And do we know what it is?
  Whence did we come upon the knowledge of it? Was it not from the things we were just speaking of, by seeing equal pieces of wood or stones or other things, on the occasion of them that equal was in thought (ἐνενοήσαμεν), it being different from them? ... It is on the occasion of those equals, different as they are from that equal, that you have thought and come upon knowledge (ἐπιστήμην) of it?
  That is perfectly true."

3. The Theory of Forms

• In the Phaedo, Socrates introduces what has come to be known as the Theory of Forms.
• Socrates' interlocutors do not demand argument for the existence of forms. Just why Plato does this is not immediately clear, as his reasons for writing what he does are hard to know, but he seems to find it natural to think that the forms are what Socrates is asking about when he is searching for definitions.

Phaedo 65b-66a. The philosopher and knowledge of the forms.

 "What I mean is this: Have the sight and hearing of men any truth in them, or is it true, as the poets are always telling us, that we neither hear nor see any thing accurately? And yet if these two physical senses are not accurate or exact, the rest are not likely to be, for they are inferior to these. Do you not think so?
 Certainly I do.
 Then, when does the soul attain to truth? For when it tries to consider anything in company with the body, it is evidently deceived by it.
 In thought, then, if at all, something of the realities becomes clear to it?
 But it thinks best when none of these things troubles it, neither hearing nor sight, nor pain nor any pleasure, but it is, so far as possible, alone by itself, and takes leave of the body, and avoiding, so far as it can, all association or contact with the body, reaches out toward the reality.
 That is true.
 In this matter also, then, the soul of the philosopher (ἡ τοῦ φιλοσόφου ψυχὴ) greatly despises the body and avoids it and strives to be alone by itself?
 Now how about such things as this, Simmias? Do we think there is such a thing as justice itself (δίκαιον αὐτὸ), or not?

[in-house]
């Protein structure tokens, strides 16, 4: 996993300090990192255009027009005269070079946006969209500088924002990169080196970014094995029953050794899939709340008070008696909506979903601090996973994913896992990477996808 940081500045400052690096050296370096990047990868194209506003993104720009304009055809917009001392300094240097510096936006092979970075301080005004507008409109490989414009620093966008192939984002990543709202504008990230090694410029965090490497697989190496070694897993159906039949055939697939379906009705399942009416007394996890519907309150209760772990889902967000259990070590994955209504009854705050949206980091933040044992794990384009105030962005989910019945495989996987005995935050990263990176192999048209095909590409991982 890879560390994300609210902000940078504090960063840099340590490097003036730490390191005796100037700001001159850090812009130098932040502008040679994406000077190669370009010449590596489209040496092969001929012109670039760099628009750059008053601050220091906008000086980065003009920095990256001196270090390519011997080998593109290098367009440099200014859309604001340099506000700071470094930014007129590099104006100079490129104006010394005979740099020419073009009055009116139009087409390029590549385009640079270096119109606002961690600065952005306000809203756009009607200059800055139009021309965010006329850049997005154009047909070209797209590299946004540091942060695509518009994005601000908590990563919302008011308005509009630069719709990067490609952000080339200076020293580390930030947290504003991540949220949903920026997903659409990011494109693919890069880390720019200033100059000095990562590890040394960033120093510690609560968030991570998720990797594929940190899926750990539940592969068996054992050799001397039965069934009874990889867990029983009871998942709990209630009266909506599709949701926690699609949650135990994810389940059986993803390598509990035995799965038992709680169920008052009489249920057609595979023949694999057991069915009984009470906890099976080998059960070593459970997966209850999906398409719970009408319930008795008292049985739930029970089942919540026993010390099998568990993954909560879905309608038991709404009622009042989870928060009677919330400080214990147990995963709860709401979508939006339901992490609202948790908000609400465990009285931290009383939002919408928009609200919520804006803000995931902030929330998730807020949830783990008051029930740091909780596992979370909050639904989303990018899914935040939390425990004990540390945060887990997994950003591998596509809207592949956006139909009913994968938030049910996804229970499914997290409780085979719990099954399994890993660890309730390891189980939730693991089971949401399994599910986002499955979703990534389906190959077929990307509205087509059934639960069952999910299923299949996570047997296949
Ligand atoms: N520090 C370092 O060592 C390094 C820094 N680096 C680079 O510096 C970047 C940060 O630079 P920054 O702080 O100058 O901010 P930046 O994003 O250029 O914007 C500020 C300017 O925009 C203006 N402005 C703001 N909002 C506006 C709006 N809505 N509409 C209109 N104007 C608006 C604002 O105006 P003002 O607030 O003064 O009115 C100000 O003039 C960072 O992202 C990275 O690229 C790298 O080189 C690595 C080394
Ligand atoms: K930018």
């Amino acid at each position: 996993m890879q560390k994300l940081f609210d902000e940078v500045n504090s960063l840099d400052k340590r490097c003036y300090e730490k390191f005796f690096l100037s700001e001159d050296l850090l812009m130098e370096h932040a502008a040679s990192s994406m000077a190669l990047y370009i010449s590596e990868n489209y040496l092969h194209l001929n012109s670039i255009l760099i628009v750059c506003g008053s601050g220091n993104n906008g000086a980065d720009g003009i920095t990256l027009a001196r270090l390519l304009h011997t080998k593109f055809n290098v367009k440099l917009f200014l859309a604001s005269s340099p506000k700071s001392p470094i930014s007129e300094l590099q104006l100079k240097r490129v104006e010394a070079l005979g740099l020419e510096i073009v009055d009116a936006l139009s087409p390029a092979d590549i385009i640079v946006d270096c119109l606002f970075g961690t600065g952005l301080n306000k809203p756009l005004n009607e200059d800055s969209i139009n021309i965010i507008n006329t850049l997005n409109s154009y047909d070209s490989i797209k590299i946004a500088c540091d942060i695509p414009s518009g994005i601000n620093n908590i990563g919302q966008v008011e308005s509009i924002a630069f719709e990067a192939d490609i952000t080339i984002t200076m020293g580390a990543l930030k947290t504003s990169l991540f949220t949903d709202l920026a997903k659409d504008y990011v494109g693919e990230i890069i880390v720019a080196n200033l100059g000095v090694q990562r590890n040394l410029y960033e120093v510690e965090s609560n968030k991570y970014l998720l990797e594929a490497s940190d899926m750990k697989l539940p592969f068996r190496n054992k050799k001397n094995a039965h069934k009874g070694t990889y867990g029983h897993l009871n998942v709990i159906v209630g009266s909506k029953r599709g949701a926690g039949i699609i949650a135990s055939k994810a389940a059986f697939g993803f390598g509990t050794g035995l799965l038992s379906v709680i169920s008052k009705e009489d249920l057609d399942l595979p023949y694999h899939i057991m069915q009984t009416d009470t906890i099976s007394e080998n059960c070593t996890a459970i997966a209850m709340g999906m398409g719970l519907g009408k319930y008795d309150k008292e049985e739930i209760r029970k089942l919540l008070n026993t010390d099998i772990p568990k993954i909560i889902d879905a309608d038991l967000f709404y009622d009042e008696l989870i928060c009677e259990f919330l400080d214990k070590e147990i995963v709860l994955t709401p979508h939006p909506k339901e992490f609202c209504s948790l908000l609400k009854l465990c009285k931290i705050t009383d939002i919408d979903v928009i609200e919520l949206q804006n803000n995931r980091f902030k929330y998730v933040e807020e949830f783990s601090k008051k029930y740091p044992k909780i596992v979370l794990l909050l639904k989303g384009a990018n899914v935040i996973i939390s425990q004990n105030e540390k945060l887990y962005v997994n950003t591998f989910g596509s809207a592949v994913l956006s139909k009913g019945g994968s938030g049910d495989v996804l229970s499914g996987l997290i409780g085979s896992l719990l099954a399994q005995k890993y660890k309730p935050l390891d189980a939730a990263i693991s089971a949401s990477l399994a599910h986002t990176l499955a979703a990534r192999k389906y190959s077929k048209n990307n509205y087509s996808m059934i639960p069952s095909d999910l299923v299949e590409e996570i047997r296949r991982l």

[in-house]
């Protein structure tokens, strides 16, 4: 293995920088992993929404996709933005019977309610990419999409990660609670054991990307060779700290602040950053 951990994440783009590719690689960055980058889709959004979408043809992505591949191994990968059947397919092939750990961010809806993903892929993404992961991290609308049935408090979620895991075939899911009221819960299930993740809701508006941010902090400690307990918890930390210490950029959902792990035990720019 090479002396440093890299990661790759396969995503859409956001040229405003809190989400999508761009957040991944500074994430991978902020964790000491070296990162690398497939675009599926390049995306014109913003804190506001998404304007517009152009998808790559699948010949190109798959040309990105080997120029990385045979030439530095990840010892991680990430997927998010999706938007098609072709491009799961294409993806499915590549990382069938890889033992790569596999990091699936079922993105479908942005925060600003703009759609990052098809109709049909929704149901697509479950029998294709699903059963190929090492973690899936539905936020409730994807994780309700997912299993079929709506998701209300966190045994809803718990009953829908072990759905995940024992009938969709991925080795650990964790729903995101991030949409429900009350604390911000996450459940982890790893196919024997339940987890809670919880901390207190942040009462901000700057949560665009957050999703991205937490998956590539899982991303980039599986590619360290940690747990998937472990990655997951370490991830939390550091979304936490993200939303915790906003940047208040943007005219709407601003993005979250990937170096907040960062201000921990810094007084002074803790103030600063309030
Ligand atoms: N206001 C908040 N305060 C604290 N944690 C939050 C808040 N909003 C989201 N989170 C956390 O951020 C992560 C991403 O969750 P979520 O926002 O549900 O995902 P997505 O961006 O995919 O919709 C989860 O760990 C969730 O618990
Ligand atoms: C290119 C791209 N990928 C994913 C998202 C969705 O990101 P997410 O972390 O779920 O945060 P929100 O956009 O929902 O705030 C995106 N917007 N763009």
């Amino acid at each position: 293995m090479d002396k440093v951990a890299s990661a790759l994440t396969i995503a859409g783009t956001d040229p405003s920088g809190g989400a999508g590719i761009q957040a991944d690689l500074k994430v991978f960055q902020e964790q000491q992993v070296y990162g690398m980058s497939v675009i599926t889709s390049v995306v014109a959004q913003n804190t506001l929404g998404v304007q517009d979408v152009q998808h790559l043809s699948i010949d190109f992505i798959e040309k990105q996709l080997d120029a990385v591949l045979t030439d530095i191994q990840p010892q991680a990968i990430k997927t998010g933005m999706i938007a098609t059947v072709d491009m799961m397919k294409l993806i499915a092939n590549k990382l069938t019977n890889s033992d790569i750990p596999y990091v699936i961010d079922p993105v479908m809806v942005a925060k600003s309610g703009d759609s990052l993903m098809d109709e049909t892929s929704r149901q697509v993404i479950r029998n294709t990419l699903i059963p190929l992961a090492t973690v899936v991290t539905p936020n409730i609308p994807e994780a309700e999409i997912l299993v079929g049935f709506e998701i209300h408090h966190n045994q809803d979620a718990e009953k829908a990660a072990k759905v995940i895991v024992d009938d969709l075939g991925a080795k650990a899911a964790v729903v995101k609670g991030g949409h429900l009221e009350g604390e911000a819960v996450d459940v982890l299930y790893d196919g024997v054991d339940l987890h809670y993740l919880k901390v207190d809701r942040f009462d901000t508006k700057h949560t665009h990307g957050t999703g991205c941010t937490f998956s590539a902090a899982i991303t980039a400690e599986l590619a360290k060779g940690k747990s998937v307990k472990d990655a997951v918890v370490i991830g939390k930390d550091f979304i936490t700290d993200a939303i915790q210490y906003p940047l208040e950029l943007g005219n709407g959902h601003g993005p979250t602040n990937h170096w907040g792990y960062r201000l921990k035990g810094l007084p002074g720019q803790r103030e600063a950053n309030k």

We certainly think there is.
 And absolute beauty and goodness.
 Of course.
 Well, did you ever see anything of that kind with your eyes?
 Certainly not.
 Or did you ever reach them with any of the bodily senses? I am speaking of all such things, as size, health, strength, and in short the essence or underlying quality of everything. Is their true nature contemplated by means of the body? Is it not rather the case that he who prepares himself most carefully to understand the true essence of each thing that he examines would come nearest to the knowledge of it?
 Would not that man do this most perfectly who approaches each thing, so far as possible, with the reason (διανοίᾳ) alone, not introducing sight into his reasoning (λογισμοῦ) nor dragging in any of the other senses along with his thinking, but who employs pure, absolute reason in his attempt to search out the pure, absolute essence of things, and who removes himself, so far as possible, from eyes and ears, and, in a word, from his whole body, because he feels that its companionship disturbs the soul and hinders it from attaining truth and wisdom? Is not this the man, Simmias, if anyone, to attain to the knowledge of reality?